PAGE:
Today we examine two related words, both of which appear extremely often in the New Testament (about twice in every chapter, on average). They are pistis (PIS-tis) and pistos (pis-TOS). The basic sense of pistis is "faith, trust, and belief." Note: faith and belief are synonyms -- there's no real difference in meaning. Of course we are not justified by empty faith (James 2), but rather by faith with content, faith with heart. It has been suggested that for our day, a better rendering of pistis would be allegiance. (Matthew Bates, the N.T. scholar who has suggested this, is gaining a well-deserved following.)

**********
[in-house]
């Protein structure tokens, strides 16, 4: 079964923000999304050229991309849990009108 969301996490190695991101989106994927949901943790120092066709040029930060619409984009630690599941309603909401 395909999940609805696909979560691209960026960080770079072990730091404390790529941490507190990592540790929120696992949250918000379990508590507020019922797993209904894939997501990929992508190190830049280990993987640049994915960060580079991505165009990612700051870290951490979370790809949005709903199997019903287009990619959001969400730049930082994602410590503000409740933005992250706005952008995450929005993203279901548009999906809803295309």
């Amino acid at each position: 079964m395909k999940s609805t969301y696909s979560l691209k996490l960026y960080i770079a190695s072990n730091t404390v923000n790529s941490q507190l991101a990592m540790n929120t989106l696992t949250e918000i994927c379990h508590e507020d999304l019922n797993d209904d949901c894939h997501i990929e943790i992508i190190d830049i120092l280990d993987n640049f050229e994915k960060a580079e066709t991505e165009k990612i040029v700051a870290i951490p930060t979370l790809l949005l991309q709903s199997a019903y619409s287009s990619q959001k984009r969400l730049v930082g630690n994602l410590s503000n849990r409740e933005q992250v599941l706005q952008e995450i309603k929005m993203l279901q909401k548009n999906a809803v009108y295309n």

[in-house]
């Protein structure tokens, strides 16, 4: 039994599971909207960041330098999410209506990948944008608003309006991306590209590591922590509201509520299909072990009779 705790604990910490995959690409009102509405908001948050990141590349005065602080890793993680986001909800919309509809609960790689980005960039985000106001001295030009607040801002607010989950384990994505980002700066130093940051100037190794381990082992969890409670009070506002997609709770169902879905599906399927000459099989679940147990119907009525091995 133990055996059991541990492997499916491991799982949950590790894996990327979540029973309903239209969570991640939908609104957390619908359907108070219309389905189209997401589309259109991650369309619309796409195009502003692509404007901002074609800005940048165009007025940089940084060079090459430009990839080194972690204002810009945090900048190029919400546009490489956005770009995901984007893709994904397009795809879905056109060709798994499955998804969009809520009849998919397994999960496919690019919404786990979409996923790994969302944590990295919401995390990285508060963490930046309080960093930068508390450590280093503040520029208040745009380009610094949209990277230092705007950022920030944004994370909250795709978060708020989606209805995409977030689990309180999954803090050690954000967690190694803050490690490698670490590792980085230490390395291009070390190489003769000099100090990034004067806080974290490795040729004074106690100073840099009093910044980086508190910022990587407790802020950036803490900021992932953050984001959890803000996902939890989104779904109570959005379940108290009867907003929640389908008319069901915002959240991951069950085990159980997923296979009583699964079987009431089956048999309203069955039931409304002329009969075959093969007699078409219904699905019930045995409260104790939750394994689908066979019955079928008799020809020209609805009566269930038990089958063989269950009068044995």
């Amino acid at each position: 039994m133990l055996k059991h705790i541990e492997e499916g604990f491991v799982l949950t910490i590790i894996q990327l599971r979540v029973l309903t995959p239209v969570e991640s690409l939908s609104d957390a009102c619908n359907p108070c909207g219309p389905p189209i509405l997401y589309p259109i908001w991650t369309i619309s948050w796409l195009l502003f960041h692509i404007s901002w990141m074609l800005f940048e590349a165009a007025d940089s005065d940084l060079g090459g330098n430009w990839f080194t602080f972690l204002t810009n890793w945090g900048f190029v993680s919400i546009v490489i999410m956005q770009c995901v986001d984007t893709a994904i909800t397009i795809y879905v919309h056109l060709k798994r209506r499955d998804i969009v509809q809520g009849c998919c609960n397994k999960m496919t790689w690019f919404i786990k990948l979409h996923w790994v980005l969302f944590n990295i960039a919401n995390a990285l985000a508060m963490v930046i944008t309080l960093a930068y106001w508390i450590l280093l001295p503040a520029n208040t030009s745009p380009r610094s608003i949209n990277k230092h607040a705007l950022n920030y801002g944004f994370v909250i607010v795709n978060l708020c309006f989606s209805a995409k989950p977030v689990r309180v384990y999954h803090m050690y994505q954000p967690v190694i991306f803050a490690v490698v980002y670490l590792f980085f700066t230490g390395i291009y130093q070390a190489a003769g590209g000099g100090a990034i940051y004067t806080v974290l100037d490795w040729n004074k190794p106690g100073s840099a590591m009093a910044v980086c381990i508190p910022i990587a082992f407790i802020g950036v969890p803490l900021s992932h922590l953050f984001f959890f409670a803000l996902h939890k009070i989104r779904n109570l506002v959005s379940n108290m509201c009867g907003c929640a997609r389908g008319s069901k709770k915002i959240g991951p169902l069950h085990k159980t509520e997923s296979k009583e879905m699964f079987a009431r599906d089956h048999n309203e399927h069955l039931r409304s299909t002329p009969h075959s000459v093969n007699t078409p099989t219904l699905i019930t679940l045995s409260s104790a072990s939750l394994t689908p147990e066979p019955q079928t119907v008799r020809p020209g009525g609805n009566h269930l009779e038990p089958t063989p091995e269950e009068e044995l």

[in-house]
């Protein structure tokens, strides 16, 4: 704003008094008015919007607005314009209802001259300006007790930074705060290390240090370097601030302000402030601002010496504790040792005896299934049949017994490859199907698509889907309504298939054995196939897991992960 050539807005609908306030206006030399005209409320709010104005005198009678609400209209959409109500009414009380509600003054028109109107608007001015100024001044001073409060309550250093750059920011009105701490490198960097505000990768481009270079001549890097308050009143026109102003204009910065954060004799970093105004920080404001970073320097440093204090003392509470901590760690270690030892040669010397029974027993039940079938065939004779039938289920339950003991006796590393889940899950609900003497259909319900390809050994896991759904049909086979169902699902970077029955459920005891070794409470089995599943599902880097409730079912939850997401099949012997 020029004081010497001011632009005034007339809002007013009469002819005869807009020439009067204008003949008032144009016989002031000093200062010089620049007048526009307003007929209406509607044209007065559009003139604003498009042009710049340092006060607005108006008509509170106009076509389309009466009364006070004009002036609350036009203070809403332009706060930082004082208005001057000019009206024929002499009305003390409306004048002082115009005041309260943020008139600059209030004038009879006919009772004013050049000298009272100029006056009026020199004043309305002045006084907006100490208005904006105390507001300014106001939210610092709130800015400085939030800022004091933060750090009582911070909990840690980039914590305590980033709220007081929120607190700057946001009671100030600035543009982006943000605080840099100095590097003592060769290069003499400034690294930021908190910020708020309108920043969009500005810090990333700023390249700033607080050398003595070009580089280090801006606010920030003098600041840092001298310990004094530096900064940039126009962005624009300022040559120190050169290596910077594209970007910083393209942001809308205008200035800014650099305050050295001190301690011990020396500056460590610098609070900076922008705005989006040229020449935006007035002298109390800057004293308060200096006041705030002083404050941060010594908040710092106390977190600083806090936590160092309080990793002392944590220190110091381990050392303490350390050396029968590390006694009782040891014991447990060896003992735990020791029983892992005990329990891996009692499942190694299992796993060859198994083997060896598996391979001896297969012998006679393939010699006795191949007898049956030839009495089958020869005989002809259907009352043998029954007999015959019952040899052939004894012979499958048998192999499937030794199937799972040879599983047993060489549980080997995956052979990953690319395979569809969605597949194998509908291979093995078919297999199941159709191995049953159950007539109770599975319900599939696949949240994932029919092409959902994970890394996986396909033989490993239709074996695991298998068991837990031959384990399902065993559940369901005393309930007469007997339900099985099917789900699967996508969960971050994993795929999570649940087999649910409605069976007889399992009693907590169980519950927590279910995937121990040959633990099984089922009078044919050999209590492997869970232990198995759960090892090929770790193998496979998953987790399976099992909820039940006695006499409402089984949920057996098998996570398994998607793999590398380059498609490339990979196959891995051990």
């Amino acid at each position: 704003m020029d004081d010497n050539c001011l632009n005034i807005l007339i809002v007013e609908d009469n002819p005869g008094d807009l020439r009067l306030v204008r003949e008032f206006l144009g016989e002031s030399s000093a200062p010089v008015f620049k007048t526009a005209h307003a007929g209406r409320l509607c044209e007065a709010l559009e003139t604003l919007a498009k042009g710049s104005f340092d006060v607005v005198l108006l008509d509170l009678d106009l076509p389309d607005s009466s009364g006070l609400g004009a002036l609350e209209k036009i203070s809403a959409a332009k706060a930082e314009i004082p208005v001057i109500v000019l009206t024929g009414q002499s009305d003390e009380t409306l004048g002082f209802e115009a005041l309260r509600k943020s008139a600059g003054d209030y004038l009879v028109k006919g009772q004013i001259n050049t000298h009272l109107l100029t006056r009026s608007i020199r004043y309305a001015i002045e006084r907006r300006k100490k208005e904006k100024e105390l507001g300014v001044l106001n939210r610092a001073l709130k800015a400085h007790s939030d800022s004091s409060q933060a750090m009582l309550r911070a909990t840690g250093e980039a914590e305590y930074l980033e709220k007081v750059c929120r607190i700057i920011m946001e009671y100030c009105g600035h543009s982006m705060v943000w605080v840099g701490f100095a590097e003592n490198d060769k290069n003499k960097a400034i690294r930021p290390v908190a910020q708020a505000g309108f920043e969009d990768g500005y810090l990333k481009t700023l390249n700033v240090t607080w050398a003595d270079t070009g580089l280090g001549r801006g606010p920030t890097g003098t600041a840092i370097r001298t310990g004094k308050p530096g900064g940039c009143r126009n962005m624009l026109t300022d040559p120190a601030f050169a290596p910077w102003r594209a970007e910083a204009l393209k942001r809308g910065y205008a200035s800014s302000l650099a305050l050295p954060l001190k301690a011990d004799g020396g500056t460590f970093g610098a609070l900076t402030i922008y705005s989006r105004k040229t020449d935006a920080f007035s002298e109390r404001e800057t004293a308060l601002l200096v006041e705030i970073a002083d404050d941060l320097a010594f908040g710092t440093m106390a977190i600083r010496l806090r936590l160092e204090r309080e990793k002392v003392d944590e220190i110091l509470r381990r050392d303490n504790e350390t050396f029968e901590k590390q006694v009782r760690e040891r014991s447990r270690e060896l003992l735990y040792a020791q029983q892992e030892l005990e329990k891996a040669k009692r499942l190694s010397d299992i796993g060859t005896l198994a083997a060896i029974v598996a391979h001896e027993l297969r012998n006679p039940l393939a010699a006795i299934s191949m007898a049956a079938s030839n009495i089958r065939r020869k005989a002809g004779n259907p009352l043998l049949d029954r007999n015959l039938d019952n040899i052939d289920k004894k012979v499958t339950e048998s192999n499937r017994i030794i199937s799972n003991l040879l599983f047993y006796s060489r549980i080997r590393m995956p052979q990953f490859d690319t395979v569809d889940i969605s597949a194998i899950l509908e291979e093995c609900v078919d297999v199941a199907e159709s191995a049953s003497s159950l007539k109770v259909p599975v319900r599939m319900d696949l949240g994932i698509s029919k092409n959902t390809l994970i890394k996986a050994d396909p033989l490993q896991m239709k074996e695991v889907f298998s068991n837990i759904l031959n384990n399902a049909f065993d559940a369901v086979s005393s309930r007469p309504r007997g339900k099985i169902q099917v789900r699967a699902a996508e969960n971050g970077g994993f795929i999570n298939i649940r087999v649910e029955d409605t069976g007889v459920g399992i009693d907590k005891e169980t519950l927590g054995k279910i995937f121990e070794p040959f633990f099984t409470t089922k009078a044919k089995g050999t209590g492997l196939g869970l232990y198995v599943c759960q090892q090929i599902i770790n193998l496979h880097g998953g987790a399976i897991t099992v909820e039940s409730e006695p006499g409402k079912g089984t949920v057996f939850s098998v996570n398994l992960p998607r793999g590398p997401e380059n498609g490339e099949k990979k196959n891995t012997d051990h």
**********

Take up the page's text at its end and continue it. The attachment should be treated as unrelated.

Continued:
The second word, pistos, means "faithful, trustworthy, reliable" but can also occasionally mean "believing." (Note: In Titus 1, the somewhat controversial "eldership" passage about children, modern translations favor "believing" as the translation, but either alternative is possible.) In addition, in the LXX (the Greek version of the Old Testament) these words are found hundreds of times. What an enormous biblical theme!